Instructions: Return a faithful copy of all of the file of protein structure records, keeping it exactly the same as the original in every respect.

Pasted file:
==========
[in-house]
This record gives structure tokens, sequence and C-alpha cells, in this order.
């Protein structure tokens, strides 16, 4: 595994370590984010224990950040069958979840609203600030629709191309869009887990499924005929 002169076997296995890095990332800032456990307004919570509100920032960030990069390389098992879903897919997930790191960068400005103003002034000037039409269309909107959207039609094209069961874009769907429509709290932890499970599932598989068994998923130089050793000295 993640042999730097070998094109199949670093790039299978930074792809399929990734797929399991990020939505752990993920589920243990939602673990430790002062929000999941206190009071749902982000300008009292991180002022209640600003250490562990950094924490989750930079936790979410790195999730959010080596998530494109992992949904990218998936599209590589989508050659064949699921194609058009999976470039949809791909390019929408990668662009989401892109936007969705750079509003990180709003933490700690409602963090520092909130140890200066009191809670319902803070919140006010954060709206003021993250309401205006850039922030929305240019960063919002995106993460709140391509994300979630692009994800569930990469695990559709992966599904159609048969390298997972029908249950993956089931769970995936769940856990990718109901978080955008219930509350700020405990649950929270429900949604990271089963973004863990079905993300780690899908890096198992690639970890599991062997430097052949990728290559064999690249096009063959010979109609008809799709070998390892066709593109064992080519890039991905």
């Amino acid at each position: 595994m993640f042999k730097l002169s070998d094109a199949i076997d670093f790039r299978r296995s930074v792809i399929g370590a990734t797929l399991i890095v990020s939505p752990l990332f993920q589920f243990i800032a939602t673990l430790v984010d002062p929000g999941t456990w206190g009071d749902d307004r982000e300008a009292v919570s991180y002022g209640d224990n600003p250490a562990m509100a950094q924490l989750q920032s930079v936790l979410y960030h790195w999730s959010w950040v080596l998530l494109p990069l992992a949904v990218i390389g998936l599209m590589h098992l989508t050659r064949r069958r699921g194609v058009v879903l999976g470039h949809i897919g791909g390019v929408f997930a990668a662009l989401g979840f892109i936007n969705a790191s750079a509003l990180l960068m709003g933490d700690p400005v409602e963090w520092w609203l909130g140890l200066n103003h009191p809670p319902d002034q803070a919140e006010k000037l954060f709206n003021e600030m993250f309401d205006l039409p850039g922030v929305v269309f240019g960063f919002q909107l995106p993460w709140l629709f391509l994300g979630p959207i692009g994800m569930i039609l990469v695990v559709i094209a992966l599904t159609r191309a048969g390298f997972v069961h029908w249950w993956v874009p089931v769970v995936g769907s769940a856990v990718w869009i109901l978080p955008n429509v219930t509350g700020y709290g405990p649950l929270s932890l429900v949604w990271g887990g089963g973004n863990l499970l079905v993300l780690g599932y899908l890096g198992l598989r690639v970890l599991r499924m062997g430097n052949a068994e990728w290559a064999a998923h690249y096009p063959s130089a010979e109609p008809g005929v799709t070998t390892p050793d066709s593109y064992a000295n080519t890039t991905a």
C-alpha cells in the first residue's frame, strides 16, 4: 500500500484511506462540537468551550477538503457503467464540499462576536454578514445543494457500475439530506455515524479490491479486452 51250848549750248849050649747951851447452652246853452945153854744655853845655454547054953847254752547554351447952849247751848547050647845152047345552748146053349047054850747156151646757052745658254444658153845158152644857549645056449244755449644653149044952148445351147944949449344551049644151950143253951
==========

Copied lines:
[in-house]
This record gives structure tokens, sequence and C-alpha cells, in this order.
């Protein structure tokens, strides 16, 4: 595994370590984010224990950040069958979840609203600030629709191309869009887990499924005929 002169076997296995890095990332800032456990307004919570509100920032960030990069390389098992879903897919997930790191960068400005103003002034000037039409269309909107959207039609094209069961874009769907429509709290932890499970599932598989068994998923130089050793000295 993640042999730097070998094109199949670093790039299978930074792809399929990734797929399991990020939505752990993920589920243990939602673990430790002062929000999941206190009071749902982000300008009292991180002022209640600003250490562990950094924490989750930079936790979410790195999730959010080596998530494109992992949904990218998936599209590589989508050659064949699921194609058009999976470039949809791909390019929408990668662009989401892109936007969705750079509003990180709003933490700690409602963090520092909130140890200066009191809670319902803070919140006010954060709206003021993250309401205006850039922030929305240019960063919002995106993460709140391509994300979630692009994800569930990469695990559709992966599904159609048969390298997972029908249950993956089931769970995936769940856990990718109901978080955008219930509350700020405990649950929270429900949604990271089963973004863990079905993300780690899908890096198992690639970890599991062997430097052949990728290559064999690249096009063959010979109609008809799709070998390892066709593109064992080519890039991905």
């Amino acid at each position: 595994m993640f042999k730097l002169s070998d094109a199949i076997d670093f790039r299978r296995s930074v792809i399929g370590a990734t797929l399991i890095v990020s939505p752990l990332f993920q589920f243990i800032a939602t673990l430790v984010d002062p929000g999941t456990w206190g009071d749902d307004r982000e300008a009292v919570s991180y002022g209640d224990n600003p250490a562990m509100a950094q924490l989750q920032s930079v936790l979410y960030h790195w999730s959010w950040v080596l998530l494109p990069l992992a949904v990218i390389g998936l599209m590589h098992l989508t050659r064949r069958r699921g194609v058009v879903l999976g470039h949809i897919g791909g390019v929408f997930a990668a662009l989401g979840f892109i936007n969705a790191s750079a509003l990180l960068m709003g933490d700690p400005v409602e963090w520092w609203l909130g140890l200066n103003h009191p809670p319902d002034q803070a919140e006010k000037l954060f709206n003021e600030m993250f309401d205006l039409p850039g922030v929305v269309f240019g960063f919002q909107l995106p993460w709140l629709f391509l994300g979630p959207i692009g994800m569930i039609l990469v695990v559709i094209a992966l599904t159609r191309a048969g390298f997972v069961h029908w249950w993956v874009p089931v769970v995936g769907s769940a856990v990718w869009i109901l978080p955008n429509v219930t509350g700020y709290g405990p649950l929270s932890l429900v949604w990271g887990g089963g973004n863990l499970l079905v993300l780690g599932y899908l890096g198992l598989r690639v970890l599991r499924m062997g430097n052949a068994e990728w290559a064999a998923h690249y096009p063959s130089a010979e109609p008809g005929v799709t070998t390892p050793d066709s593109y064992a000295n080519t890039t991905a």
C-alpha cells in the first residue's frame, strides 16, 4: 500500500484511506462540537468551550477538503457503467464540499462576536454578514445543494457500475439530506455515524479490491479486452 51250848549750248849050649747951851447452652246853452945153854744655853845655454547054953847254752547554351447952849247751848547050647845152047345552748146053349047054850747156151646757052745658254444658153845158152644857549645056449244755449644653149044952148445351147944949449344551049644151950143253951